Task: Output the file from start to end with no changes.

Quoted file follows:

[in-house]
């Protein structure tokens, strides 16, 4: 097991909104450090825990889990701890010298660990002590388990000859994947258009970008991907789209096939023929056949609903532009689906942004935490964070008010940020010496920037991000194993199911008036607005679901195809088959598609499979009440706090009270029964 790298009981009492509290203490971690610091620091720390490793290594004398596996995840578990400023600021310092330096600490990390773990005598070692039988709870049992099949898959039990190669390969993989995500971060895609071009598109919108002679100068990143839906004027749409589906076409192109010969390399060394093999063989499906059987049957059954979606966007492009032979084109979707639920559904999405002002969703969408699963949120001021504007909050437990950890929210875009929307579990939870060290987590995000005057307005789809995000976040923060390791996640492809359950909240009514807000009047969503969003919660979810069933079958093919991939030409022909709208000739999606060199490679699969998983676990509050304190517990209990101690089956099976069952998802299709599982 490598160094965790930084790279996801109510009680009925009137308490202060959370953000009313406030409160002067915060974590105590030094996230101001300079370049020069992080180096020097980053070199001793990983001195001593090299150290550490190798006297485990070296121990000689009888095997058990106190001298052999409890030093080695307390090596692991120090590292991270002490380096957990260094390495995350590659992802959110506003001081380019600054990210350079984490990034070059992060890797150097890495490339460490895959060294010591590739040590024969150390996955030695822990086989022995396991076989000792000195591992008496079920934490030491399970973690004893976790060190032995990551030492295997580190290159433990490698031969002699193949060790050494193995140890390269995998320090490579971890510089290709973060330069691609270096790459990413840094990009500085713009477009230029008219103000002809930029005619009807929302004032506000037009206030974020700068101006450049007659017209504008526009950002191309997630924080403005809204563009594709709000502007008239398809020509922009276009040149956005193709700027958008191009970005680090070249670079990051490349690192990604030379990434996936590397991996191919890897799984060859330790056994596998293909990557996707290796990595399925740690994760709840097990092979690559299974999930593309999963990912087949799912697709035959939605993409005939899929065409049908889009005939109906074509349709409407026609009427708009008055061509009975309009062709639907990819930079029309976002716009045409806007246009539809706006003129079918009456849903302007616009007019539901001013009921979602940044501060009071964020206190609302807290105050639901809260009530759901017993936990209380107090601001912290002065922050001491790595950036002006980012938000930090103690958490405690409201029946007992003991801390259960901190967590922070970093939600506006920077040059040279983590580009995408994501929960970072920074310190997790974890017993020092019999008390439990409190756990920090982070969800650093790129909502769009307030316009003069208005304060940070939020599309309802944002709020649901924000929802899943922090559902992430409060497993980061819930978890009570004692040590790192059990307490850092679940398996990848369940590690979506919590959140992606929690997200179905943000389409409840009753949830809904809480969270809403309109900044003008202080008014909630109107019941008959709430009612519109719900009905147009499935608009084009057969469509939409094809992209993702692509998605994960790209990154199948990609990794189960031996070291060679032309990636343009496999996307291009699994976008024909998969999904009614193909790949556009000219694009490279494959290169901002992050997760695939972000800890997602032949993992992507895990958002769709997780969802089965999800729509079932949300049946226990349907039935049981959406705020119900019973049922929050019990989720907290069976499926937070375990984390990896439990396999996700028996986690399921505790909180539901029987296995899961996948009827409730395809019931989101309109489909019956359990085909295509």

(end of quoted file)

[in-house]
């Protein structure tokens, strides 16, 4: 097991909104450090825990889990701890010298660990002590388990000859994947258009970008991907789209096939023929056949609903532009689906942004935490964070008010940020010496920037991000194993199911008036607005679901195809088959598609499979009440706090009270029964 790298009981009492509290203490971690610091620091720390490793290594004398596996995840578990400023600021310092330096600490990390773990005598070692039988709870049992099949898959039990190669390969993989995500971060895609071009598109919108002679100068990143839906004027749409589906076409192109010969390399060394093999063989499906059987049957059954979606966007492009032979084109979707639920559904999405002002969703969408699963949120001021504007909050437990950890929210875009929307579990939870060290987590995000005057307005789809995000976040923060390791996640492809359950909240009514807000009047969503969003919660979810069933079958093919991939030409022909709208000739999606060199490679699969998983676990509050304190517990209990101690089956099976069952998802299709599982 490598160094965790930084790279996801109510009680009925009137308490202060959370953000009313406030409160002067915060974590105590030094996230101001300079370049020069992080180096020097980053070199001793990983001195001593090299150290550490190798006297485990070296121990000689009888095997058990106190001298052999409890030093080695307390090596692991120090590292991270002490380096957990260094390495995350590659992802959110506003001081380019600054990210350079984490990034070059992060890797150097890495490339460490895959060294010591590739040590024969150390996955030695822990086989022995396991076989000792000195591992008496079920934490030491399970973690004893976790060190032995990551030492295997580190290159433990490698031969002699193949060790050494193995140890390269995998320090490579971890510089290709973060330069691609270096790459990413840094990009500085713009477009230029008219103000002809930029005619009807929302004032506000037009206030974020700068101006450049007659017209504008526009950002191309997630924080403005809204563009594709709000502007008239398809020509922009276009040149956005193709700027958008191009970005680090070249670079990051490349690192990604030379990434996936590397991996191919890897799984060859330790056994596998293909990557996707290796990595399925740690994760709840097990092979690559299974999930593309999963990912087949799912697709035959939605993409005939899929065409049908889009005939109906074509349709409407026609009427708009008055061509009975309009062709639907990819930079029309976002716009045409806007246009539809706006003129079918009456849903302007616009007019539901001013009921979602940044501060009071964020206190609302807290105050639901809260009530759901017993936990209380107090601001912290002065922050001491790595950036002006980012938000930090103690958490405690409201029946007992003991801390259960901190967590922070970093939600506006920077040059040279983590580009995408994501929960970072920074310190997790974890017993020092019999008390439990409190756990920090982070969800650093790129909502769009307030316009003069208005304060940070939020599309309802944002709020649901924000929802899943922090559902992430409060497993980061819930978890009570004692040590790192059990307490850092679940398996990848369940590690979506919590959140992606929690997200179905943000389409409840009753949830809904809480969270809403309109900044003008202080008014909630109107019941008959709430009612519109719900009905147009499935608009084009057969469509939409094809992209993702692509998605994960790209990154199948990609990794189960031996070291060679032309990636343009496999996307291009699994976008024909998969999904009614193909790949556009000219694009490279494959290169901002992050997760695939972000800890997602032949993992992507895990958002769709997780969802089965999800729509079932949300049946226990349907039935049981959406705020119900019973049922929050019990989720907290069976499926937070375990984390990896439990396999996700028996986690399921505790909180539901029987296995899961996948009827409730395809019931989101309109489909019956359990085909295509």